Now, Lynch is facing another potential $50,000 fine for spending just six minutes and 20 seconds with reporters. After a brief exchange, Lynch played the sidelines with a hat, hoody and shades, chilling on the wall and acting as if he had nothing to do with the festivities at hand. He was ornery, dismissive, sarcastic and uncooperative. Lynch’s justification for stunting on reporters was that “he’s a man of action” and he’s ready to get it popping on the football field. He did at least sick around to conduct an interview with Deion Sanders, which may have saved his bacon,
"Players are required to participate and he participated. We will continue to monitor the situation, "NFL spokesman Greg Aiello said tuesday.
Lynch is not exactly breaking ground with his anti-media stance. There is a history of fines handed out by the NFL during Super Bowl week dating back to the 1991 game at Tampa Stadium.
Buffalo coach Marv Levy was hit for $5,000 for missing the '91 media day. Bills running back Thurman Thomas, like Levy a future Hall of Famer, was docked $5,000 for failing to participate in a mandatory interview session, though not on media day, in '92.
Three players have been fined $20,000 for missing media availabilities: Giants defensive end Osi Umenyiora in 2012, Patriots left tackle Matt Light and defensive tackle Vince Wilfork for refusing to speak to the media following that Super Bowl.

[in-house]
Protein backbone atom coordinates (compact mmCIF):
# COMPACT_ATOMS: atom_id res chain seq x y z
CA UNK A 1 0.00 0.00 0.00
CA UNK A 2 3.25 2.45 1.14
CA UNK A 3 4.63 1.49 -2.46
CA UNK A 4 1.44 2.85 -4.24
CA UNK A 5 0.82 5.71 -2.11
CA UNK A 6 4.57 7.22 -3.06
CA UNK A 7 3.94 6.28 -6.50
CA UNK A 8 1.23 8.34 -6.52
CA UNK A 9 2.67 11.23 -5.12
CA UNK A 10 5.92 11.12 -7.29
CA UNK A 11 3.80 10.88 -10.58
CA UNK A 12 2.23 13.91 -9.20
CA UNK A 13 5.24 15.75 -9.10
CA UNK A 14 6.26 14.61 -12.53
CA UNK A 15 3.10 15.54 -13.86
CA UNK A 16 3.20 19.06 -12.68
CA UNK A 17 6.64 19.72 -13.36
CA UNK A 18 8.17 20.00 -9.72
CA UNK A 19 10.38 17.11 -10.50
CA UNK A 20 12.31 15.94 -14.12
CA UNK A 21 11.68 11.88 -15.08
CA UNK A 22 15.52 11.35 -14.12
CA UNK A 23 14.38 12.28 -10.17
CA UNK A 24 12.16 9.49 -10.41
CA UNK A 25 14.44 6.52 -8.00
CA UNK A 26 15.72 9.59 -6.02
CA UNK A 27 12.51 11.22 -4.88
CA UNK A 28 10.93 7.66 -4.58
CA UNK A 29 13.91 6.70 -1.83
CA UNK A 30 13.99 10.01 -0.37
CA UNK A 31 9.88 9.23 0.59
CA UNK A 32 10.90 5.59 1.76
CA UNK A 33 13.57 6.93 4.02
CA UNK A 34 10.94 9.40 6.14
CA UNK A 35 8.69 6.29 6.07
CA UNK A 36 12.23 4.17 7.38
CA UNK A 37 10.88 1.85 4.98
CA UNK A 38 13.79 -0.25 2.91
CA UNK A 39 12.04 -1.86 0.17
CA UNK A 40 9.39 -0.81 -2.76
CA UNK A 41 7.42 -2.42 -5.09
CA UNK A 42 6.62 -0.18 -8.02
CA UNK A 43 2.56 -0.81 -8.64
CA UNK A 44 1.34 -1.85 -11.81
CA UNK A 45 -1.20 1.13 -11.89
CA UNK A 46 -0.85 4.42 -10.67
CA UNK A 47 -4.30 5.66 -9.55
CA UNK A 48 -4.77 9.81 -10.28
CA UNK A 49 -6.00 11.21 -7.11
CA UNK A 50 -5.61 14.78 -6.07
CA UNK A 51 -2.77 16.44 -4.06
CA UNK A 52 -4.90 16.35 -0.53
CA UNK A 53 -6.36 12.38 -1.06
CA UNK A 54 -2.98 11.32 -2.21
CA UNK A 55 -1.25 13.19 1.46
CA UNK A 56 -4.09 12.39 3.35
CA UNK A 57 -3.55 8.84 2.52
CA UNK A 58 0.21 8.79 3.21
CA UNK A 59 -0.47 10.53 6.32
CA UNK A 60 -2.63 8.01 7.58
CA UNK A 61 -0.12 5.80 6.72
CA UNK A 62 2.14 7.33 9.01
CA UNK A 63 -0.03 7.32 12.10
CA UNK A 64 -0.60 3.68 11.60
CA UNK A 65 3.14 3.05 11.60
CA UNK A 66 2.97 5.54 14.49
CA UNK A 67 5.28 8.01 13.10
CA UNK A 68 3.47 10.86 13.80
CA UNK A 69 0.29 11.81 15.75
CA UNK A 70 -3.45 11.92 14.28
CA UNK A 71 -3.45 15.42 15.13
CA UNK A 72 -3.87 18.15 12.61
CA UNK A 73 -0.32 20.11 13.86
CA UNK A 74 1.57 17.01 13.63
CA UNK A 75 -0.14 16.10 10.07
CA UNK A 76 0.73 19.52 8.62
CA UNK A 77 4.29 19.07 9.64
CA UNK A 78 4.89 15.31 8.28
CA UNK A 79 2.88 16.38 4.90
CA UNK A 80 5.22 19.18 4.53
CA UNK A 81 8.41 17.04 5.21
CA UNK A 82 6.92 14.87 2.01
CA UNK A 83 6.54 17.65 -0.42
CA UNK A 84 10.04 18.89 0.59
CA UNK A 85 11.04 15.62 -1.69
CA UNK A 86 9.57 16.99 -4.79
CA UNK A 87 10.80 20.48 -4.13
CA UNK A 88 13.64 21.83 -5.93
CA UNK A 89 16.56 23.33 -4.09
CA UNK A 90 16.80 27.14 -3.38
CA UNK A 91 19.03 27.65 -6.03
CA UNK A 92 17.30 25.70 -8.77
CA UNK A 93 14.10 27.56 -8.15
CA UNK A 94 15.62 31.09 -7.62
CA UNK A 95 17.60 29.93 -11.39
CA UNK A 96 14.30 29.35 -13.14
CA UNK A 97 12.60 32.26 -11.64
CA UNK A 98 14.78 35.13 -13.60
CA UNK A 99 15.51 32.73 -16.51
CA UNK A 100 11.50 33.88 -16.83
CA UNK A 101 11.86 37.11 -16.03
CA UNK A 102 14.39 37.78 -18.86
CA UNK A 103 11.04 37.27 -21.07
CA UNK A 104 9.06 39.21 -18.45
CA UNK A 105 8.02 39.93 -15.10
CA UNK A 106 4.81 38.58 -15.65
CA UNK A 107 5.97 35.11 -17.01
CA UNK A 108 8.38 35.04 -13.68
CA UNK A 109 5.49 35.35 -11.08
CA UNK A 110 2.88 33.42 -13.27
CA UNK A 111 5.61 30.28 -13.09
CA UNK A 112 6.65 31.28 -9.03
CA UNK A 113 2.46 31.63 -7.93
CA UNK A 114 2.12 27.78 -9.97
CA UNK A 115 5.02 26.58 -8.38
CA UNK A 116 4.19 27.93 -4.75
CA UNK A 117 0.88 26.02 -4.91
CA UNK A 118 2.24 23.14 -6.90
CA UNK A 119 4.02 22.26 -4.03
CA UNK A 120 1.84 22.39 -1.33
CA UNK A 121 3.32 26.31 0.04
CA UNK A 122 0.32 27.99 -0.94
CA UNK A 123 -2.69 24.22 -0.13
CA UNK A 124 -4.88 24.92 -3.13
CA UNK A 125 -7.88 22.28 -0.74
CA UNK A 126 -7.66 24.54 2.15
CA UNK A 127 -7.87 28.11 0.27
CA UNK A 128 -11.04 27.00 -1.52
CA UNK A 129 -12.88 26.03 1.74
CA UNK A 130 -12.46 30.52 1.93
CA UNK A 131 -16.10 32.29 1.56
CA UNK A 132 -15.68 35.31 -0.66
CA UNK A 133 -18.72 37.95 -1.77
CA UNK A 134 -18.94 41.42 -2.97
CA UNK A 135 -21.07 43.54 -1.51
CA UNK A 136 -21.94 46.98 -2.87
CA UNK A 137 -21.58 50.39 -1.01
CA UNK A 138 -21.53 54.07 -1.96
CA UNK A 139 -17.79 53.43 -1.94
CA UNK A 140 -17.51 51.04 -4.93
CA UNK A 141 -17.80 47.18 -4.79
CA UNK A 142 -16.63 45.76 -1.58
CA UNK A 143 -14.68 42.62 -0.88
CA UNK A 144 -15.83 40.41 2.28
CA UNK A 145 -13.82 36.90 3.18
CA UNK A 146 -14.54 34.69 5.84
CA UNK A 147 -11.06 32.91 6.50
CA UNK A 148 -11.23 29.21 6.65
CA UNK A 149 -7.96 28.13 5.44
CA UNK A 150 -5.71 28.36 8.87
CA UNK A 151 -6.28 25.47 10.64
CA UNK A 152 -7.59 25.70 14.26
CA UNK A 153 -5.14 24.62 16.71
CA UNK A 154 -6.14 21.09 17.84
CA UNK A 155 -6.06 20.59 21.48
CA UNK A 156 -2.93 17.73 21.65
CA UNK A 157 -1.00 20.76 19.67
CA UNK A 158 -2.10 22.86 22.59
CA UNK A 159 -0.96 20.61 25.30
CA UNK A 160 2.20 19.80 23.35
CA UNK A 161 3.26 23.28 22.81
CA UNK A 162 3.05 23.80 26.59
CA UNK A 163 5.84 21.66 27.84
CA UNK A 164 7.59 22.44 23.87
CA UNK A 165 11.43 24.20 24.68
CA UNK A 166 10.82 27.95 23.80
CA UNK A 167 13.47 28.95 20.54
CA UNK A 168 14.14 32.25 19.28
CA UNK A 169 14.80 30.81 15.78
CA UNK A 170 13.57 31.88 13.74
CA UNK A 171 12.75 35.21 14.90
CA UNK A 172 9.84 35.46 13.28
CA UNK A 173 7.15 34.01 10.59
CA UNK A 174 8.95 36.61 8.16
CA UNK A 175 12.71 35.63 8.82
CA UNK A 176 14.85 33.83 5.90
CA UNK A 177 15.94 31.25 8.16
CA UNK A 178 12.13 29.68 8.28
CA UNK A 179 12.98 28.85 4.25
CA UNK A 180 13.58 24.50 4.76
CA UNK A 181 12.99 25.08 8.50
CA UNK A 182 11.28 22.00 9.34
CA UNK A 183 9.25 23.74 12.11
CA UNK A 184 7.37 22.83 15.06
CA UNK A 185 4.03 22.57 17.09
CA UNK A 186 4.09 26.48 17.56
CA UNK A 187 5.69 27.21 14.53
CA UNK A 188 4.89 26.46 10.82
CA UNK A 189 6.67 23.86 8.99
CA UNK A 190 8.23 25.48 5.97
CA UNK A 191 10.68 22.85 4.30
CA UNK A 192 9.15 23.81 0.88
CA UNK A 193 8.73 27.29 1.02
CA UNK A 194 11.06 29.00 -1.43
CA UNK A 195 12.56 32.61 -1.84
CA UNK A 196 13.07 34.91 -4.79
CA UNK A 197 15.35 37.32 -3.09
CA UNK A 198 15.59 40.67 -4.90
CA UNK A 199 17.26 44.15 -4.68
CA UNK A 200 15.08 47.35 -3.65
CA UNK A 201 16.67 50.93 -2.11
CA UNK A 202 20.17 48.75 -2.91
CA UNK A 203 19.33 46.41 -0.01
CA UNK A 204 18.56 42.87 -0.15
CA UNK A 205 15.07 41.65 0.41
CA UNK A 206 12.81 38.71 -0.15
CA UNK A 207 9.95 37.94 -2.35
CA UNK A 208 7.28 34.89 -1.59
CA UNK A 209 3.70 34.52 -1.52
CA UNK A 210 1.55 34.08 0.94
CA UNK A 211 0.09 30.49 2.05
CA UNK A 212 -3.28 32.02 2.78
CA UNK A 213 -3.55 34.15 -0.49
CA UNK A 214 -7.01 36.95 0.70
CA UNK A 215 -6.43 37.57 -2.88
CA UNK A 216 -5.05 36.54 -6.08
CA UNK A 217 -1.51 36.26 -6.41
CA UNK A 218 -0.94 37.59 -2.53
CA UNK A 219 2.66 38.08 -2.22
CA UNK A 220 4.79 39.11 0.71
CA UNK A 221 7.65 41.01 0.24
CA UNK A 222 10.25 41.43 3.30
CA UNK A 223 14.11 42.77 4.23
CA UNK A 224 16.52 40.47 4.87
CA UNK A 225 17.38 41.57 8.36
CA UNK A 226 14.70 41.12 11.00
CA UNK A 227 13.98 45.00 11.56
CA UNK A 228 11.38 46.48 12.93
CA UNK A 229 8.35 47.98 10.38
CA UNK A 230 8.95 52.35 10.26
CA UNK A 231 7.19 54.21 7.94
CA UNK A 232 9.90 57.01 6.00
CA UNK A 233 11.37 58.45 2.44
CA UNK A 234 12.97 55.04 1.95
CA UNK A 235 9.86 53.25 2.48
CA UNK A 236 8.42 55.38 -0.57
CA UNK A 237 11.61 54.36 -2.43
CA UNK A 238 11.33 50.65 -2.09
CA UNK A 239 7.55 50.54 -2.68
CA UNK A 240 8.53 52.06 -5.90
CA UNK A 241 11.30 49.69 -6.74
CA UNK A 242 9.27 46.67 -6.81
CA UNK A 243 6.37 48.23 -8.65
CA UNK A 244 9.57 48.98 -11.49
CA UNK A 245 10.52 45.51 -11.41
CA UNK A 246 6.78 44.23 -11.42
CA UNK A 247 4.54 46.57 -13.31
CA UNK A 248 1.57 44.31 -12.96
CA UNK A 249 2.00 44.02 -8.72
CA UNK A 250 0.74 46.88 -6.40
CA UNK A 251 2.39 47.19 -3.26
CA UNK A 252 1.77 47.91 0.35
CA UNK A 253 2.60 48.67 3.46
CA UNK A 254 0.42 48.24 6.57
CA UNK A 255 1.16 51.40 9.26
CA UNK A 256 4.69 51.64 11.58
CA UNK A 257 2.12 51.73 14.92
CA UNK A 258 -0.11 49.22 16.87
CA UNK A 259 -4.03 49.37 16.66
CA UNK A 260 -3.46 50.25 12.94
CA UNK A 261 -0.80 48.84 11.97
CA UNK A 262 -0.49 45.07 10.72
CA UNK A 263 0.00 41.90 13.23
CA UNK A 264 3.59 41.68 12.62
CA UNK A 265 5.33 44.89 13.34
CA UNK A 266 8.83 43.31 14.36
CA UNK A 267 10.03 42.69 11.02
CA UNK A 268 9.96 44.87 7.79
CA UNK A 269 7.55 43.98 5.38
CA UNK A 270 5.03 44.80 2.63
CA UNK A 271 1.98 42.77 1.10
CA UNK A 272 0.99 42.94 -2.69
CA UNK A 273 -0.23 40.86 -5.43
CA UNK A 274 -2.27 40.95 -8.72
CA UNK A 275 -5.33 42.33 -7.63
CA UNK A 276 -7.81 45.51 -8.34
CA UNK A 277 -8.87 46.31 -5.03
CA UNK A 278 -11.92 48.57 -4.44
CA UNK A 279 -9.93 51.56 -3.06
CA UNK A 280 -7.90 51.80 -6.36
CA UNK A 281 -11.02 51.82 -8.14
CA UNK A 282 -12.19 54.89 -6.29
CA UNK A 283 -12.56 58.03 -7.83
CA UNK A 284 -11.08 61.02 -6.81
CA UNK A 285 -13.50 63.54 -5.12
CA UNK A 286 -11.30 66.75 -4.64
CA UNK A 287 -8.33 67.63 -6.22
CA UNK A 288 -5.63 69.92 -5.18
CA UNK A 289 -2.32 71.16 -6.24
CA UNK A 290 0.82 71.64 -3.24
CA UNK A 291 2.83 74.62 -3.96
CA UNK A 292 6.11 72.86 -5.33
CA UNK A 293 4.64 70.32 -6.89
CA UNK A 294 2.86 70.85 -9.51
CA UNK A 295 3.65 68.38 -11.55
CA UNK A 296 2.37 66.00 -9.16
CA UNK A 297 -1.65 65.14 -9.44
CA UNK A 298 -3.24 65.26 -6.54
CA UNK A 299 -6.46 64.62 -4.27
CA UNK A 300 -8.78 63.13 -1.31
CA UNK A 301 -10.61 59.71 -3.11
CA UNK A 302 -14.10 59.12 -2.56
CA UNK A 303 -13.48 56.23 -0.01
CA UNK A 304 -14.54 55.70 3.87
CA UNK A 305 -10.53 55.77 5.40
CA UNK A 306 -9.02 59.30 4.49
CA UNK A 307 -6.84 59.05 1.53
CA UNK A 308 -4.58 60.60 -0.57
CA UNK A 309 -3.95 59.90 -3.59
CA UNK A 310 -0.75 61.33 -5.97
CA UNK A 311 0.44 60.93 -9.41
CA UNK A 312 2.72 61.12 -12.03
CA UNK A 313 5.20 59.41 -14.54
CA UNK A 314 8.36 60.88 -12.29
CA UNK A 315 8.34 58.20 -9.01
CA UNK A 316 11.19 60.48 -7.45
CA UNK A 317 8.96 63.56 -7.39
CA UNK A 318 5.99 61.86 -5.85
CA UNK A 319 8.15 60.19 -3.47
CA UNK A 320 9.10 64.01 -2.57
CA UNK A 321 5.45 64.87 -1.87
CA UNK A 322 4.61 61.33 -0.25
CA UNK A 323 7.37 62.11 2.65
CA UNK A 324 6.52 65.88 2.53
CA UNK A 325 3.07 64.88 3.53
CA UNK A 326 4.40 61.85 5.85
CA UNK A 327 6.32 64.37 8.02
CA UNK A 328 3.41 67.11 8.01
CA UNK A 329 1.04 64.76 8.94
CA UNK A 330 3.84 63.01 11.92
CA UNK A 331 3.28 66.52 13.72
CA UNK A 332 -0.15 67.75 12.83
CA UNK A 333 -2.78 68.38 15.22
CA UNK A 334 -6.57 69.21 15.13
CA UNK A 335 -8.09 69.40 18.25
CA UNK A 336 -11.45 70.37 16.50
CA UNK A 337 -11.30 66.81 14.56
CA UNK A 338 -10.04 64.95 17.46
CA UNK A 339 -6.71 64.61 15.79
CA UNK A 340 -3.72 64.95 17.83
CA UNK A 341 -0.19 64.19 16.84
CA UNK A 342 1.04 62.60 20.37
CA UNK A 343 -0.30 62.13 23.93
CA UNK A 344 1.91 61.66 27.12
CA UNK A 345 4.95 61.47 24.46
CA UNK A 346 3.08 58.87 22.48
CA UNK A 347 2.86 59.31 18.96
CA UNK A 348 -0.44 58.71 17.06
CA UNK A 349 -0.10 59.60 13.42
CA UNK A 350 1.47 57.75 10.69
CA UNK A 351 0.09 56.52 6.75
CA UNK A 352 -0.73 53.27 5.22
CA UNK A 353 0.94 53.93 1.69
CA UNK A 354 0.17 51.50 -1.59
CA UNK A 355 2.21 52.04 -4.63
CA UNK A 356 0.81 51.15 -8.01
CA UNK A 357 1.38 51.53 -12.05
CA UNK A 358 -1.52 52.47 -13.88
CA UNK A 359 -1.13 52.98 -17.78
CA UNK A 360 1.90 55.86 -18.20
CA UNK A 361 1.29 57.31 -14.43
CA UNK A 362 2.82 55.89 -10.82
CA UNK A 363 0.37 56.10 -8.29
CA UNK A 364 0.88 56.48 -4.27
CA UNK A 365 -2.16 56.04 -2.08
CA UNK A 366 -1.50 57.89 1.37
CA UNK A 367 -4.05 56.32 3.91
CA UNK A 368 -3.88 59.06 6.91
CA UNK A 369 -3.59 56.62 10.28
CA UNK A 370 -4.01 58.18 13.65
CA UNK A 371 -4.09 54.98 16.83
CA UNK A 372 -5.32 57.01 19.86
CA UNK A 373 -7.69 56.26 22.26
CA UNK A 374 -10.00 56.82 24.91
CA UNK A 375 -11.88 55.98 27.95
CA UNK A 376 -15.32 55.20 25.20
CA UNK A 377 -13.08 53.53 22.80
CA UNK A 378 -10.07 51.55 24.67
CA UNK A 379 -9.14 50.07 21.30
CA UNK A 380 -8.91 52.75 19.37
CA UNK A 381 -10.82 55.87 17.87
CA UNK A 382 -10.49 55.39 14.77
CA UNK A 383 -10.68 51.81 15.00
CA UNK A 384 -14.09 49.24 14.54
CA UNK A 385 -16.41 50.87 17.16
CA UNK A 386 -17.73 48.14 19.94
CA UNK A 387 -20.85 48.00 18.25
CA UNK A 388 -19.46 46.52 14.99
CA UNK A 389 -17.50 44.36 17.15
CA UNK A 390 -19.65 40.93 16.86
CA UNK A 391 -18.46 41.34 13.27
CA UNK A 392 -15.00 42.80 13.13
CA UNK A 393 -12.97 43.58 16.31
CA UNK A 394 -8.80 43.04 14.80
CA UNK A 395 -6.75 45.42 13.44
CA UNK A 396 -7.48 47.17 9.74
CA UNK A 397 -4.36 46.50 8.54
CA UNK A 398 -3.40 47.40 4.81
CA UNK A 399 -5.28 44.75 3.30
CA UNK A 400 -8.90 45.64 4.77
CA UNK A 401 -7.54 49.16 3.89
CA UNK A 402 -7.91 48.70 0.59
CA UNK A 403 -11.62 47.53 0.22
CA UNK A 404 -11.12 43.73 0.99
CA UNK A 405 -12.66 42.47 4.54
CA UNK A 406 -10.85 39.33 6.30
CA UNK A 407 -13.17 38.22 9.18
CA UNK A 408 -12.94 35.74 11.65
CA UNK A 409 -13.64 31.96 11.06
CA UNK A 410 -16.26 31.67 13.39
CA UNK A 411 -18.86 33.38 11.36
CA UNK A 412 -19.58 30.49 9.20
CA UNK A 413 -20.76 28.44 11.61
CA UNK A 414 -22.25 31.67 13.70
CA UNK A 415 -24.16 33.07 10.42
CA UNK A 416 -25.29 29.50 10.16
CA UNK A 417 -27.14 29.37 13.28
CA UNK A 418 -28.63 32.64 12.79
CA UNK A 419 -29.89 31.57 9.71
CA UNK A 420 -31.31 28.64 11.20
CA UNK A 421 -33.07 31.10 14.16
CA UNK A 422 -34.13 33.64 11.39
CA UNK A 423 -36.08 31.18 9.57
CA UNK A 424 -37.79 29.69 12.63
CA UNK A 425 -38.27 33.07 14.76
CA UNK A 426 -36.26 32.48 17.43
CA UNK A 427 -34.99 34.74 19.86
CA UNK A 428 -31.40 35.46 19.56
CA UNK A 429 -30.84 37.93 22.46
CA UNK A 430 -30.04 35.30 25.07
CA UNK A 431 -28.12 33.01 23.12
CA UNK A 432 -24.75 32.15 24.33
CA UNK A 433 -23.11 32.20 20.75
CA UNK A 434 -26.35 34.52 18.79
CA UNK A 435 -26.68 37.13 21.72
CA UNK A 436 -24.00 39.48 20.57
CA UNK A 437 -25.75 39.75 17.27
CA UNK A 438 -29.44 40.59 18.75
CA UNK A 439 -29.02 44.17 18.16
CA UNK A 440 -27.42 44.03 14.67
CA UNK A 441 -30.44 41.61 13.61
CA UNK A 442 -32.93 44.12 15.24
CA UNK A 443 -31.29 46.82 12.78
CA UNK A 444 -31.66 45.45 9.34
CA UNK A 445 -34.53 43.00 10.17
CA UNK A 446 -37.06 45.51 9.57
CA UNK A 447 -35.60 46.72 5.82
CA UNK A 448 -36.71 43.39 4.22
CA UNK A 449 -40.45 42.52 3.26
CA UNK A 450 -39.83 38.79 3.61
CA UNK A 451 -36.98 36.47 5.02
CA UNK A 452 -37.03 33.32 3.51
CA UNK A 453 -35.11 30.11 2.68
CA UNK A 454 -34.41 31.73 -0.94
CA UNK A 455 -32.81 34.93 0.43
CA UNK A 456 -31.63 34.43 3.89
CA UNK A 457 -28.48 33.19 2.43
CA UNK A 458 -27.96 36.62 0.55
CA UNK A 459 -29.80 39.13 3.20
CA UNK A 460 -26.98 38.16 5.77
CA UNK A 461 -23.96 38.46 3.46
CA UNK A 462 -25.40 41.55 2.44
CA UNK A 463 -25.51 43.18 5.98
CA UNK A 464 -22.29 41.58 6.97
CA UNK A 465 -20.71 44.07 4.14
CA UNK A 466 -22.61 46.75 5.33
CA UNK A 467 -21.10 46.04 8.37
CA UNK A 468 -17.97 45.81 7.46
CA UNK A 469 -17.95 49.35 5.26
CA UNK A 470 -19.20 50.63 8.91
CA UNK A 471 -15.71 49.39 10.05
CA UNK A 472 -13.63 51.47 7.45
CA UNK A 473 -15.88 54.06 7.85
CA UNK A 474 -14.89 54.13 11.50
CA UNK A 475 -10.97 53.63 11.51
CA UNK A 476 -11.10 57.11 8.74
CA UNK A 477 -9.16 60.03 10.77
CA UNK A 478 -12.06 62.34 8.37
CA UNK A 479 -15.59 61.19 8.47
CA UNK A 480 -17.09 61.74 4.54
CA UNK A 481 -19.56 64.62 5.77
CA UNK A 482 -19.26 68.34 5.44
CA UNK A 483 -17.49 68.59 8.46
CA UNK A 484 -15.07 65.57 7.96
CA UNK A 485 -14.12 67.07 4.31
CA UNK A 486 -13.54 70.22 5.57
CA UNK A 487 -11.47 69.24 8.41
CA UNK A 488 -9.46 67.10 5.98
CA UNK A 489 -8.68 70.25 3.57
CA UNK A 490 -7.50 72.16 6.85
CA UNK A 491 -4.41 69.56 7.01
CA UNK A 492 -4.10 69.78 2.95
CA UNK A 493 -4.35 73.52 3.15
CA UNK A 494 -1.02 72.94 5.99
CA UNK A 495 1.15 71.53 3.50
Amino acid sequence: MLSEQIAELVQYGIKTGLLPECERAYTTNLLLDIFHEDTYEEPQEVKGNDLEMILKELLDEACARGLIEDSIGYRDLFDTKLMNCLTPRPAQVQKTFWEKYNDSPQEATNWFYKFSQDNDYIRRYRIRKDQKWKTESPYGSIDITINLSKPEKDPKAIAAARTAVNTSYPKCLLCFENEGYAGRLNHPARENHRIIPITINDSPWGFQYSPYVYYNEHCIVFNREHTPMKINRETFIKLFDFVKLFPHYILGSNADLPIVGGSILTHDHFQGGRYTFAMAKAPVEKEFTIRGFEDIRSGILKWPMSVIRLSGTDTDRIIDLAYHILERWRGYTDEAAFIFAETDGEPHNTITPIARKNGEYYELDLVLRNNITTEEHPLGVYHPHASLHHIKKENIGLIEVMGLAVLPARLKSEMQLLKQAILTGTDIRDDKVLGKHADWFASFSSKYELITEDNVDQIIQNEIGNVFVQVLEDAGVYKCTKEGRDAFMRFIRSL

The Oakland Raiders were fined $50,000 as a team for not making all coaches and players available for a required media session in 2003.
Media members probably portray Lynch’s actions as selfish and plain old insubordinate.The NFL is sure to categorize the situation as an uncooperative "small fry" messing up big bucks. Some fans are probably cringing at his timing. The tone was definitely stand-offish and for a guy who just hit the jackpot after signing a deal with Skittles candy – there was nothing sweet about the message Lynch was sending.
For one, Lynch wanted to let the media know that he’s not a clown in a circus. You’re not going to twist his words to make him look crazy (like they did Sherm) because he’s a straight shooter. In today's hypersensitive era, people are always expected to toe the company line with comments because as Sherman and Rich Incognito will tell you, every little thing is a big deal in the NFL's billionaire boy's club. Lynch is one of the undeniable leaders of the team and probably – with all due respect to Russell Wilson – its heart and soul.